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Tuesday, June 25, 2024

My ordeal in the hands of my abductor-policemen, by Madu Onuorah

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Mr Madu Onuorah, Editor-in-Chief and Publisher of Global-upfront Newspapers (GUN) has been in the news in the last few days ago after he was abducted from his residence in Abuja by gun-wielding police officers. In this interview with GUN after his release (on bail), he narrates the nasty experience he and his family went through at the hands of policemen.

Above: Madu (right) with colleague, Ike Abonyi. Below: Being welcomed by son, Makuachukwu.

Below are excerpts:

Q. It is good you are back and have rejoined your family. Can you tell us exactly what happened and how it all began?

A. I came back early from the office and I was working at home. I was working on my laptop on some stories and I heard a knock on the gate of my house and later noise. The people who came in, a man and a woman in mufti met my ten-year-old daughter who opened the gate. I then started hearing my wife’s voice and the voice was becoming louder, so I came to the balcony to look I said what was happening and they said I was the one they were looking for. I came down, I was wearing my boxer and my singlet. On my coming down, I said let me pick my long gown. The moment I came, I now saw about 10 heavily armed policemen in mufti, none of them were in uniform, just that they were wearing anti-kidnapping shirts and they were shouting, “We are policemen, we are policemen, follow us, follow us”. I said, “Follow you to where?” “We are going to the police station,” they responded rather harshly.

I asked, “Can I go and change my dress”. They flatly refused, “You are going nowhere, you are not changing anything.” They even refused that I even change from the bathroom slippers I was wearing. I said I needed to take my medical kits and the small medication I usually use. Again they retorted: “You are not going anywhere.”

“Can I get toiletries, how long are we staying,”

“You are not taking anything, you are going the way you are.”

“Can I go and get my phones?”

“No! You are not taking any phone! Let us go, let us go! Now they were getting agitated. As I was arguing with them, they were cocking guns on me. It was a real abduction!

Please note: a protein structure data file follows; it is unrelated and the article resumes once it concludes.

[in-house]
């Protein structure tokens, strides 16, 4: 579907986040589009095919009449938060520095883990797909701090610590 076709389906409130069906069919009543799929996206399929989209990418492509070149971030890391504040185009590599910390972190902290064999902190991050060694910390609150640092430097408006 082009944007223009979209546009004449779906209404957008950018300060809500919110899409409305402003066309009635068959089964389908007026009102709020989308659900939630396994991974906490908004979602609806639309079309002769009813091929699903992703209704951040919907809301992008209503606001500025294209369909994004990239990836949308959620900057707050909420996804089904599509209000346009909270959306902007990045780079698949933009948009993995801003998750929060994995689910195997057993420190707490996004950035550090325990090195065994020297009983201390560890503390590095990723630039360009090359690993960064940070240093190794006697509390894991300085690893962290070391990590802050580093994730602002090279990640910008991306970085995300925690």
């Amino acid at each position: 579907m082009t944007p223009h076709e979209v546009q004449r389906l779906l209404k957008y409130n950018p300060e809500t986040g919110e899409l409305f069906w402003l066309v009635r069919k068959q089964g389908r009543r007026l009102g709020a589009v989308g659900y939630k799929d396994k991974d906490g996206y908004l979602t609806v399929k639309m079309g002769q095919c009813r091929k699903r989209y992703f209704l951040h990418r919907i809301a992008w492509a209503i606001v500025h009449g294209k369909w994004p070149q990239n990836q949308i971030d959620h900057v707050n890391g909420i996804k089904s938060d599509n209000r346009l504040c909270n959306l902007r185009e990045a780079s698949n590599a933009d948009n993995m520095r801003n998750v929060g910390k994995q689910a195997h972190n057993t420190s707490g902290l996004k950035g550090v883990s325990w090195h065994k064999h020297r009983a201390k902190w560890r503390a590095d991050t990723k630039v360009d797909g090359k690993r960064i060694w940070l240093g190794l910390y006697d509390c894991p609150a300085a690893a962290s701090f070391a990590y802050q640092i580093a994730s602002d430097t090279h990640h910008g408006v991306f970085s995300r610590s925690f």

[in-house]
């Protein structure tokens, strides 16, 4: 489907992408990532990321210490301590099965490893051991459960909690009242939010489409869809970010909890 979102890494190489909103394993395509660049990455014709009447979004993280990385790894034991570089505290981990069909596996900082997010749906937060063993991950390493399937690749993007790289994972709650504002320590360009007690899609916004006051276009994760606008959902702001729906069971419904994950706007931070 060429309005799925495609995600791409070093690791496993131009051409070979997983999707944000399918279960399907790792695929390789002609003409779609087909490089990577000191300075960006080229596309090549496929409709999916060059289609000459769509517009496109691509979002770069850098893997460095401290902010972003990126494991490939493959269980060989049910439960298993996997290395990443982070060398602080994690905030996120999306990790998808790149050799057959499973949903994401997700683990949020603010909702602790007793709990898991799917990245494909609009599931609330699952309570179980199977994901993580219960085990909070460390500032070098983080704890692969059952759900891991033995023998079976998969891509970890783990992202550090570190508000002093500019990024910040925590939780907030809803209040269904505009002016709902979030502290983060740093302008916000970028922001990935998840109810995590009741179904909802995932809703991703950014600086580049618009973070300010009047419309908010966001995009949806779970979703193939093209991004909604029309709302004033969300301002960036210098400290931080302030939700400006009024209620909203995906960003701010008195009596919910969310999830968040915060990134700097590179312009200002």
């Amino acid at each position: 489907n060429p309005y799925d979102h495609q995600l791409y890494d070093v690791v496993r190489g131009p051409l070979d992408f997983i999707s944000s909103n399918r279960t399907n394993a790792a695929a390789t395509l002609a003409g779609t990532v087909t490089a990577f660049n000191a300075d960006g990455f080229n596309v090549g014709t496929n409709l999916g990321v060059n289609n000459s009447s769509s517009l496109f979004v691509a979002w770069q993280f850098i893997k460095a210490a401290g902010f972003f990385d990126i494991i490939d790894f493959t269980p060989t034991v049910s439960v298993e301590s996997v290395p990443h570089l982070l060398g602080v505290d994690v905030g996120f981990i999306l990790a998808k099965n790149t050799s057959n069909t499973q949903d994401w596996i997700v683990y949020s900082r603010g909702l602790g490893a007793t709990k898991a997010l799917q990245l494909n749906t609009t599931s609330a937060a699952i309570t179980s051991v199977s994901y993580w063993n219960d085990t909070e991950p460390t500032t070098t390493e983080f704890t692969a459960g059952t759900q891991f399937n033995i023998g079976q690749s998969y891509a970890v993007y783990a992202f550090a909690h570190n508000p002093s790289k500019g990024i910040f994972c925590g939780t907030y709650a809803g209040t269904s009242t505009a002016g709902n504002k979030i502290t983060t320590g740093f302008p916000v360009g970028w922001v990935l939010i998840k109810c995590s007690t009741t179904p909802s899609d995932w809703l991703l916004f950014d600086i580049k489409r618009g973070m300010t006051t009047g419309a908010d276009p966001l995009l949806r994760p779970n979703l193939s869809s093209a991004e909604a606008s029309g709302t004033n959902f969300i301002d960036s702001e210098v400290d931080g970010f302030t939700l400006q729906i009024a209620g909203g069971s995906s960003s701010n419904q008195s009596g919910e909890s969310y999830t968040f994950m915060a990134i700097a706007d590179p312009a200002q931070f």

The first time I experienced this kind of thing was on the 6th of March, 1998 after the reinstatement of Tijan Kabba (former President) in Sierra Leone. As a Defence correspondent, General Sani Abacha came in then, we moved into Liberia in our hotel because Charles Taylor was anti-Tijan Kabba, his forces invaded our hotel and surrounded us and kidnapped two of my colleagues, that was the same thing that happened in my house last Wednesday. That was what was going on in my head and I remembered what then Defence Spokesperson, General Godwin Ukpo told us: “When in such situations, go down, calm down, don’t react” and it was ringing in my head. At that moment I remembered that, that day, they kidnapped Chris Agbambu and the late Francis Aigbe. Because of that incident, they had to relocate us to the officers’ mess, way inside the town in a secured area so that our aircraft would come before we go. So, that was the kind of thing that happened in my house, like a war front and in front of my children, in front of my wife. They didn’t check the delicate nature of family background, that it is not certain things you exhibit before a man’s family. They exhibited the highest level of unprofessionalism in my house and I quietly followed them. But I insisted that I would have my phone, we were already inside the car, almost before moving when my wife brought my phone. They now seized the phone from my wife and I never saw the phone again until the next day.

They took me to Lugbe Police Station, and dumped me there, the head of that unit that came, insisted that I must be put inside the cell. I was inside the cell with common criminals, yahoo-yahoo people. Later, the DPO (Divisional Police Officer) came and said they should bring me out to the reception area and that was where they left me, and took my slippers, I never wore anything all night. I was awake all night because I never trusted anybody.

At some minutes to 5 a.m., their headhunter, who was the one cocking gun on me anyhow, came in and said, “Onuorah, Oya, come let us go, you are wasting our time. I said, where are you taking me; he said you will know when we get there.

“I remind you that you didn’t tell me why you kept me here,” I ventured.

“We don’t have time for such questions, let’s go, let’s go,” he replied rather arrogantly.